# Period of oscillation

• Nathanael

Homework Helper

## Homework Statement [/B]
A system consisting of a rod of mass M and length L is pivoted at its centre P. Two springs of spring constants k1 and k2 are attached as shown. They are relaxed when the rod is horizontal. What is the time period of the rod if it is given a slight angular displacement.

## Homework Equations

M = 200
k1 = 20
k2 = 2
Presumably all in SI units

## The Attempt at a Solution

I would describe the situation by the equation
$(\frac{mL^2}{12})\frac{d^2\theta}{dt^2}=-\frac{L^2}{4}(k_1+k_2)\theta$
Because $\frac{mL^2}{12}$ is the rotational inertia, and $\frac{L^2}{4}(k_1+k_2)\theta$ is (approximately) the torque.

We don't care about the angle at time zero, so we don't need the most general solution (all solutions should have the same period) we just need a particular solution, which could be:

$\theta_{max}\sin(\sqrt{\frac{3(k_1+k_2)}{m}}t)=\theta_{max}\sin(\sqrt{\frac{66}{200}}t)$

The period should then be $T=2\pi \sqrt{\frac{100}{33}}\approx 10.9$ seconds

But the answer is apparently 6.62 seconds Your work looks OK to me. It's a little odd that the spring constants differ by so much. You would get 6.62 s if k2 = 40 rather than 2.

• Orodruin
I got the samer as you.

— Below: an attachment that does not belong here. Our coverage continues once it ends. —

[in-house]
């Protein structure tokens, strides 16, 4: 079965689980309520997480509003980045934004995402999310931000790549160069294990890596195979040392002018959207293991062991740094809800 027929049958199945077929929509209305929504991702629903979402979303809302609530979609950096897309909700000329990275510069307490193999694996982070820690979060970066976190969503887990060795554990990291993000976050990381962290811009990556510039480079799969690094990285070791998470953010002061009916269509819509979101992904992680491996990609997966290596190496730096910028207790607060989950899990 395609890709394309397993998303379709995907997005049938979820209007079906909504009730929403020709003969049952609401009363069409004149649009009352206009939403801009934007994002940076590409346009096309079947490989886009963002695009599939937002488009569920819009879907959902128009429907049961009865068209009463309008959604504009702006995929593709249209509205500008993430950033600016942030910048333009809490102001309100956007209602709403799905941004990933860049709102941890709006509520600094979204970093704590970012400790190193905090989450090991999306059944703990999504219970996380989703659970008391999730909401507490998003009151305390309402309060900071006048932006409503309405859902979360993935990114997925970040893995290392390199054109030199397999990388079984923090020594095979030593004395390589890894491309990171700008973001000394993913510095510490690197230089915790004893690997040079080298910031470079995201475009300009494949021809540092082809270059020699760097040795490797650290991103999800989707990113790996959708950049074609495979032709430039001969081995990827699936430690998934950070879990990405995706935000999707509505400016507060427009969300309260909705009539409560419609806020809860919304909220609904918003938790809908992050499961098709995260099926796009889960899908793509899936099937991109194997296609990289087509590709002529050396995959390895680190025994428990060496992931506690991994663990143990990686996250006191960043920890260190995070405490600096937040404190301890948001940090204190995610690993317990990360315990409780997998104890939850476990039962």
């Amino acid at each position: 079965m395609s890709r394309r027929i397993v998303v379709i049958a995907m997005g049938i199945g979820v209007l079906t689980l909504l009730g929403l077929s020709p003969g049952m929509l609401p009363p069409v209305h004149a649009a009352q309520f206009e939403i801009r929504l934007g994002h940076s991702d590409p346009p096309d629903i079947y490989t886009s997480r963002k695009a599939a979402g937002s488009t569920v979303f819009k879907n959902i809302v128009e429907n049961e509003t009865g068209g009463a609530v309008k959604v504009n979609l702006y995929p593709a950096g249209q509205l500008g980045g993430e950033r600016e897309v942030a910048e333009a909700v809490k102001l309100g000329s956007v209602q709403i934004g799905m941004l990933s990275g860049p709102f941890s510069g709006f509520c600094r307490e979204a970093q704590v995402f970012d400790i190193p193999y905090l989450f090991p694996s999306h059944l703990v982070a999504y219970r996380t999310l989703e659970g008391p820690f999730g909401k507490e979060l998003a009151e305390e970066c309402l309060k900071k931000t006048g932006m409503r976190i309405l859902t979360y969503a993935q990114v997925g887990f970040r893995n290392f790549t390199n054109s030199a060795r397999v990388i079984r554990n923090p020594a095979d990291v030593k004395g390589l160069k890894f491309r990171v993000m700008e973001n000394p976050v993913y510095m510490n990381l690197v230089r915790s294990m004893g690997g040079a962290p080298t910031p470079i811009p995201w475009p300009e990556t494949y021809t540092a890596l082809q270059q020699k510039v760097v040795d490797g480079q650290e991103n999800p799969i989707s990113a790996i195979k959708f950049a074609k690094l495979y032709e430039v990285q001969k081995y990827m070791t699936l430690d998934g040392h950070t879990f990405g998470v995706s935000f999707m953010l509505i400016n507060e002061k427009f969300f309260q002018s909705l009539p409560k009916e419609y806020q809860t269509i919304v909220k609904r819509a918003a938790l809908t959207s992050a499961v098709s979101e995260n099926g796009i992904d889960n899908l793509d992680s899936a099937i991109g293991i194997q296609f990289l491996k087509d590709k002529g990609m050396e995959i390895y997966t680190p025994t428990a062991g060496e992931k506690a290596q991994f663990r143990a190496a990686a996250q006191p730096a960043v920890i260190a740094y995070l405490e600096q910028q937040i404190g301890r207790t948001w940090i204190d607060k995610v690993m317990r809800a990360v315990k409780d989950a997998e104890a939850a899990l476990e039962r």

Your work looks OK to me.
I got the samer as you.
Okay, thank you both
It's a little odd that the spring constants differ by so much. You would get 6.62 s if k2 = 40 rather than 2.
I actually made a typo... The "correct" answer was supposed to be 0.662 seconds! Those must be some stiff springs!

You would get 6.62 s if k2 = 40 rather than 2.

So perhaps a k1 missing from the definition? k2 = 2k1?
The factor of 10 could be accounted for by having the spring constants in units of N/cm instead of N/m.

So perhaps a k1 missing from the definition? k2 = 2k1?
The factor of 10 could be accounted for by having the spring constants in units of N/cm instead of N/m.
Yes, that could be it.

So perhaps a k1 missing from the definition? k2 = 2k1?
The factor of 10 could be accounted for by having the spring constants in units of N/cm instead of N/m.
The problem states "$M=10k_1=100k_2=200$" (which bothers me because N/m does not equal Kg!)
I think the problem creator just made some mistakes.

The problem states "$M=10k_1=100k_2=200$" (which bothers me because N/m does not equal Kg!)
I think the problem creator just made some mistakes.
Yes. It's poor form for an instructor to state numbers without the attendant units. You did the best you could by assuming all SI. But the instructor had no cause to write M = 10k1 etc. as you rightly point out.

Yes. It's poor form for an instructor to state numbers without the attendant units. You did the best you could by assuming all SI. But the instructor had no cause to write M = 10k1 etc. as you rightly point out.
Sometimes I have seen problems stated as: "Assume the spring constants are k1 N/m and k2 N/m, respectively, and that the mass is M kg." With this formulation, the symbols are merely numbers but, unless you use reasonable units, conversion factors may appear in your equations ...